In context of his research on mosquito monitoring and inner-urban dengue occurence, PhD student and GIScience team member Steffen Knoblauch visited the “Universidade Federal Fluminese” (UFF) in Niterói, State of Rio de Janeiro, Brazil. He was invited to meet collaborators and professors of UFF and to present his work in “Dengue Risk Modelling at an Urban Scale” as a guest lecturer. During his research, Steffen and his team had conducted a model experiment which shows how digital models based on open accessible data could reduce the labor intensity of monitoring mosquito populations, delivering very promising results. Open accessible geodata could soon be used to significantly improve control of mosquito-borne diseases. Apart from visiting the facilities of UFF’s computer science department, Steffen explored the distribution of water tanks in different urban structures (like favelas, residential spaces and commercial areas), which he mapped remotely for the whole metropolitan area of Rio de Janeiro, using open accessible satellite imagery. This also included inspecting the locations of ovitraps, artificial mosquito breeding sites that are used to monitor the population of Aedes Aegypti, the primary disease-carrier (vector) of the dengue virus (DENV).
Due to its short flight range and its use of a variety of small breeding habitats, Aedes Aegypti is especially difficult to map using sample-based surveillance systems like ovitraps. The labor required to map Aedes Aegypti abundance could be reduced by using digital proxies instead. Steffen proposed a novel framework for the semi-automatic mapping of water tanks, a common breeding site for Aedes Aegypti. He evaluated their significance as indicators of vector population density, using two novel models which were developed to detect water tanks in satellite images – A supervised model and a semi-supervised self-training model. The results indicate the usefulness of SSST over supervised learning. Since then, Niterói and other surrounding municipalities of Rio de Janeiro have expressed interest in conducting similar analyses. In this regard, Steffen and the team of UFF’s computer science department, as well as professors from Universidade Federal do Rio de Janeiro (UFRJ) who work on similar topics, got to discuss common research topics and ideas for future collaborations.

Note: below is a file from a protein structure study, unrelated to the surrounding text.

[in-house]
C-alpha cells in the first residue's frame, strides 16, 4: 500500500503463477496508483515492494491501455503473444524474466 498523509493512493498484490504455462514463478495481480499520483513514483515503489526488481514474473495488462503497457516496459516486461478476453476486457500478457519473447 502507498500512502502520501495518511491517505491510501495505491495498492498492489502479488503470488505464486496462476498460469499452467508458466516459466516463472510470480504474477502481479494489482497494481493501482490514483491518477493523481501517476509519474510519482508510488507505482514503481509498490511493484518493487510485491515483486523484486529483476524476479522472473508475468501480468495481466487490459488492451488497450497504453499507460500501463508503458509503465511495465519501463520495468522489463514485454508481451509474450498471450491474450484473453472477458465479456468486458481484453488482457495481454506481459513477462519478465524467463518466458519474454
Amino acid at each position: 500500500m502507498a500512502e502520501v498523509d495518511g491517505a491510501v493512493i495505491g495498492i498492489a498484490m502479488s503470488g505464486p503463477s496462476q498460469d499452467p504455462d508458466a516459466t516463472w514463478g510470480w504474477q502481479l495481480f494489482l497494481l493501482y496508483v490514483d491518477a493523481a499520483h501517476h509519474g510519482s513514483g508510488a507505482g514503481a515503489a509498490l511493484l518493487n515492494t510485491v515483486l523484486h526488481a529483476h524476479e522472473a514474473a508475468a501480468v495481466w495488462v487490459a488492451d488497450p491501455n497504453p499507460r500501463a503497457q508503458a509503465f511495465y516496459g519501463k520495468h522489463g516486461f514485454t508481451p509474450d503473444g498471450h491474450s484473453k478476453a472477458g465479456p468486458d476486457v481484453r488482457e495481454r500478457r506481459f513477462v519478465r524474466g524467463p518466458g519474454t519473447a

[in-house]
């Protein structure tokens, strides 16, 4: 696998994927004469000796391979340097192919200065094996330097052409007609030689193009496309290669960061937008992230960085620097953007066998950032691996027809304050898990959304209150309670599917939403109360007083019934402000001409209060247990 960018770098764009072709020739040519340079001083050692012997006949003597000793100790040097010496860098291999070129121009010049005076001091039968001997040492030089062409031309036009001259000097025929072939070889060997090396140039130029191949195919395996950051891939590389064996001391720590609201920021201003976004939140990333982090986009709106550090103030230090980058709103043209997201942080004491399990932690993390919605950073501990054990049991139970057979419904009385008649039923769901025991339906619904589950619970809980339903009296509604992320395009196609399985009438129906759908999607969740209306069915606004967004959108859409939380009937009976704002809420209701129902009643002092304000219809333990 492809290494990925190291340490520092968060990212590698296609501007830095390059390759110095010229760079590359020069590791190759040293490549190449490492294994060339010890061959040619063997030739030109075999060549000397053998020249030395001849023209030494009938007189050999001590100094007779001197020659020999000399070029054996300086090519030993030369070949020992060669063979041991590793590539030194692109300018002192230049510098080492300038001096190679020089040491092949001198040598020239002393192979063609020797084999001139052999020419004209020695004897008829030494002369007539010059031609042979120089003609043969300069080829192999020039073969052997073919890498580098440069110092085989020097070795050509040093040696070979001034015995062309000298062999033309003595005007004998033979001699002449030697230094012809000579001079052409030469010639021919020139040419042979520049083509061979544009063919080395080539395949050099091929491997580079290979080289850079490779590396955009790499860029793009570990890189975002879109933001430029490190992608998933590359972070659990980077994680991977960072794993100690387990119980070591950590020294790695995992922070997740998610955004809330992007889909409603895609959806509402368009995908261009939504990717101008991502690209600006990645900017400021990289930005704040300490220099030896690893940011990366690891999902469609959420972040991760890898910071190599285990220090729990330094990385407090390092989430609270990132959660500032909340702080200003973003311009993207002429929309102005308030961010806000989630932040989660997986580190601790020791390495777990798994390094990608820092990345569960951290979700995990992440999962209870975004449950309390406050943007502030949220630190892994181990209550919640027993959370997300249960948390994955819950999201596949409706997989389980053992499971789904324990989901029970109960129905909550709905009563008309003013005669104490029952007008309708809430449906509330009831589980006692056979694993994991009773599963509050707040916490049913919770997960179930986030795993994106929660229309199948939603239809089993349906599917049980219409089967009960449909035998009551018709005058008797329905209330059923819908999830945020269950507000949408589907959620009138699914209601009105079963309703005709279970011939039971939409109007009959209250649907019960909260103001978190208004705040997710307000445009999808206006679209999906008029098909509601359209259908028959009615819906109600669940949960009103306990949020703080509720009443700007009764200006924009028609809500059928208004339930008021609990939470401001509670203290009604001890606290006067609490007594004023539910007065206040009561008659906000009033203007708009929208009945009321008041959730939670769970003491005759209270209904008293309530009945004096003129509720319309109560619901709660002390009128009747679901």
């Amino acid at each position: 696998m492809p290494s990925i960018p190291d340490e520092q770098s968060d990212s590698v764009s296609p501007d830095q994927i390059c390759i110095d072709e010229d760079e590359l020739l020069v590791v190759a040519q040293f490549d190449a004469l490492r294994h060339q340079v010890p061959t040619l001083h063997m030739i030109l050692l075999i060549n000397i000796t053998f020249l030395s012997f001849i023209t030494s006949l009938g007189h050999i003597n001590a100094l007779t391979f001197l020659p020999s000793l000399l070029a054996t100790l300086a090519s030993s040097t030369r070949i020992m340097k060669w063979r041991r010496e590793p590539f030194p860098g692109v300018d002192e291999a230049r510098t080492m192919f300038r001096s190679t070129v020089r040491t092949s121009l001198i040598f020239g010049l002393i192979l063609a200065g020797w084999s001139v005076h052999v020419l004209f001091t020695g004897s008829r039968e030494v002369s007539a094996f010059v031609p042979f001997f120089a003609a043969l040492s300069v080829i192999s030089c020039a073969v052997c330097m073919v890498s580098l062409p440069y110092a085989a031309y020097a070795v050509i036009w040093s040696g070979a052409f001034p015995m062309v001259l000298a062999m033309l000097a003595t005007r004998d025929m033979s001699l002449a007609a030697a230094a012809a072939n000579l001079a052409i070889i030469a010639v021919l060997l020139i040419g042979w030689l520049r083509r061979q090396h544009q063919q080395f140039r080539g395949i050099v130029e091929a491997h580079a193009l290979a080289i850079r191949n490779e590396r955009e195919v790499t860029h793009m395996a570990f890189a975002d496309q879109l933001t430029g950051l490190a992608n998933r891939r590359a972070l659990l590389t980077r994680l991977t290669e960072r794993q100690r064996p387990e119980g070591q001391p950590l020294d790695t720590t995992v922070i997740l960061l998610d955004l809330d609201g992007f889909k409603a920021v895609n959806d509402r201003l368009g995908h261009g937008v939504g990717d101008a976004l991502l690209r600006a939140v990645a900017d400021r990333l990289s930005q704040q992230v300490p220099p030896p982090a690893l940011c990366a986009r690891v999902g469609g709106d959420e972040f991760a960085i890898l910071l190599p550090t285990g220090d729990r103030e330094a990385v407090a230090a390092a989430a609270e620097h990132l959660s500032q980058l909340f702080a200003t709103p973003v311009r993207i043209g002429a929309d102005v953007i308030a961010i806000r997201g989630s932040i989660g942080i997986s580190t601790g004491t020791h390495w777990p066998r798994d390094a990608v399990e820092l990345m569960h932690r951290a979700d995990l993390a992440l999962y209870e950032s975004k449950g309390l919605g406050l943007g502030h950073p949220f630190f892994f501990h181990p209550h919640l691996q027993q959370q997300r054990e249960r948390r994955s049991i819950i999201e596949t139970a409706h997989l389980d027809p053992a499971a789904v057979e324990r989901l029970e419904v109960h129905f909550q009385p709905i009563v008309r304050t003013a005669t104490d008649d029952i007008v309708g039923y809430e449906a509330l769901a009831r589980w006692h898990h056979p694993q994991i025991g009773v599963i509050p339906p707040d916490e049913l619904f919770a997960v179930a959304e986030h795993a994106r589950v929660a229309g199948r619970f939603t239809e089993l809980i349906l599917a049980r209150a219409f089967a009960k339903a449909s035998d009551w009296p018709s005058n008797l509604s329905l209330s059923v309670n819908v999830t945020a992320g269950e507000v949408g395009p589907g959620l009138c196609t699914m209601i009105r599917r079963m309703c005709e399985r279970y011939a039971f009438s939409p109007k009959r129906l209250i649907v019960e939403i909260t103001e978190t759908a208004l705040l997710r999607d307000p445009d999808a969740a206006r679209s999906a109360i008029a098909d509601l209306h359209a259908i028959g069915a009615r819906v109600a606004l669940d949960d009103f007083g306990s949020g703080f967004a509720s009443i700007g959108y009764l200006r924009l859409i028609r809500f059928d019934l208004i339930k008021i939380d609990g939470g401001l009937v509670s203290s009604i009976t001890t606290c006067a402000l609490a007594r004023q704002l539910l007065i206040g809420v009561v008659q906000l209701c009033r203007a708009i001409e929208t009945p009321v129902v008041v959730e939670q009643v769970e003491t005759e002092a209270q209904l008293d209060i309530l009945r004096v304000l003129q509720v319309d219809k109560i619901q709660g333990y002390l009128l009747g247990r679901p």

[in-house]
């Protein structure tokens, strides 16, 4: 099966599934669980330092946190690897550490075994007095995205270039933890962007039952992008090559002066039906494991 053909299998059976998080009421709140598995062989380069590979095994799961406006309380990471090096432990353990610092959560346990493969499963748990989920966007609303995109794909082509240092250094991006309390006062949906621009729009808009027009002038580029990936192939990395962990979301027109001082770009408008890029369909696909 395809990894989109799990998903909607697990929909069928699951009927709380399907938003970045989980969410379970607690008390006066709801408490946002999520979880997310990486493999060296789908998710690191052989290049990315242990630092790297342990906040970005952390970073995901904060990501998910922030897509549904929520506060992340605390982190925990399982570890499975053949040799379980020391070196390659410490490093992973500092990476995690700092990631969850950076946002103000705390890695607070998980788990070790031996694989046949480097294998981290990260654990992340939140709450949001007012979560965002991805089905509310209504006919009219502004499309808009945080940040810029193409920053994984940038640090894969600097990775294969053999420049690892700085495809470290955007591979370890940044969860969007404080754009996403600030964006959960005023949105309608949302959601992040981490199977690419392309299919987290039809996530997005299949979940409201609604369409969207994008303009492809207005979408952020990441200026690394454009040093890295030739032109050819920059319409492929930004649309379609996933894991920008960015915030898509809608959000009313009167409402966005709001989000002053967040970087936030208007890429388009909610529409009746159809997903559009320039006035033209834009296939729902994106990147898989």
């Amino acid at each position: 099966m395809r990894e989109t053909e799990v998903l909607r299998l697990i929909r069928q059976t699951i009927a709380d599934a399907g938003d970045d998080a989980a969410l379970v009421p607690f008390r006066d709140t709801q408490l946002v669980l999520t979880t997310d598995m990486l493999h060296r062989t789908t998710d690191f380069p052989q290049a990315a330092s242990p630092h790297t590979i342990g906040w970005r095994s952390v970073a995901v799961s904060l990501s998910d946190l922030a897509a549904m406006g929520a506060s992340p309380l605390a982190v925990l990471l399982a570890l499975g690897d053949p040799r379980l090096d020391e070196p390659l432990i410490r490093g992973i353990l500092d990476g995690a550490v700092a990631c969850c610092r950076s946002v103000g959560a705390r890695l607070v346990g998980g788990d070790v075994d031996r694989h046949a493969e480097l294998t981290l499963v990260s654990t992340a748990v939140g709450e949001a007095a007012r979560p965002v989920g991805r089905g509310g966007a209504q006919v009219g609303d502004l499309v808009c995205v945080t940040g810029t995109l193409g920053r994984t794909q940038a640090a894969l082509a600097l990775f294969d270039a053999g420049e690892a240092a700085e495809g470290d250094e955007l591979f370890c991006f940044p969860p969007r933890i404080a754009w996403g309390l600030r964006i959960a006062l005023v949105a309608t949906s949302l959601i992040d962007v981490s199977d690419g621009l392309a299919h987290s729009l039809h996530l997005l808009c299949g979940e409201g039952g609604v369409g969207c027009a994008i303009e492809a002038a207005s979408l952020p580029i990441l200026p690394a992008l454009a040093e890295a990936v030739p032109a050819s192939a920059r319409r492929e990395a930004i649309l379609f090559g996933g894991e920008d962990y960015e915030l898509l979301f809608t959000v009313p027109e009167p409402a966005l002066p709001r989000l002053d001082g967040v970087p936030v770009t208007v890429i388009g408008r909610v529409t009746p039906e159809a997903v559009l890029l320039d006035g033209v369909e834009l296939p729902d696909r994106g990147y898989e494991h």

In his guest lecture, Steffen presented the current results of his research, as well as future research plans for the city of Rio de Janeiro, to students and professors of UFF. They showed great interest in the approaches that Steffen described and in the possibility of applying methods of computer sciences to beneficial causes, as many of them could relate to the research topic by personal experience. A majority of students were able to share detailed information about cases of DENV in their families, displaying the prevalence of DENV in the city of Rio de Janeiro and highlighting the importance of research on counteractions, with special regards to the fact that there is still no effective, globally approved DENV vaccine for all population groups. The fact GeoAI can help to monitor urban mosquito populations with higher precision, allowing a more targeted intervention into the spread of Aedes Aegypti and other vectors, inspired many of the students to make AI-supported vector control the topic of their final theses.
Further mosquito prevention methods and strategies for a broader education on effective DENV prevention were also discussed during the lecture. Old tires, for example, were identified as another cause of the mosquito problem. As they are more affordable than regular pots, they are often used as planters, which also recreates mosoquito breeding conditions. In addition, sleeping under mosquito nets was named to be an ineffective prevention method, as Aedes Aegypti prefers to bite during daytime. Much rather could mosquito nets be used to seal urban water tanks, preventing mosquitos from using the tanks as breeding sites. Ultimately, the lecture and the discussion provided a positive outlook on vector control in the future, highlighting the great potential of digital science techniques used to aid field workers of vector control, public health authorities and decision makers.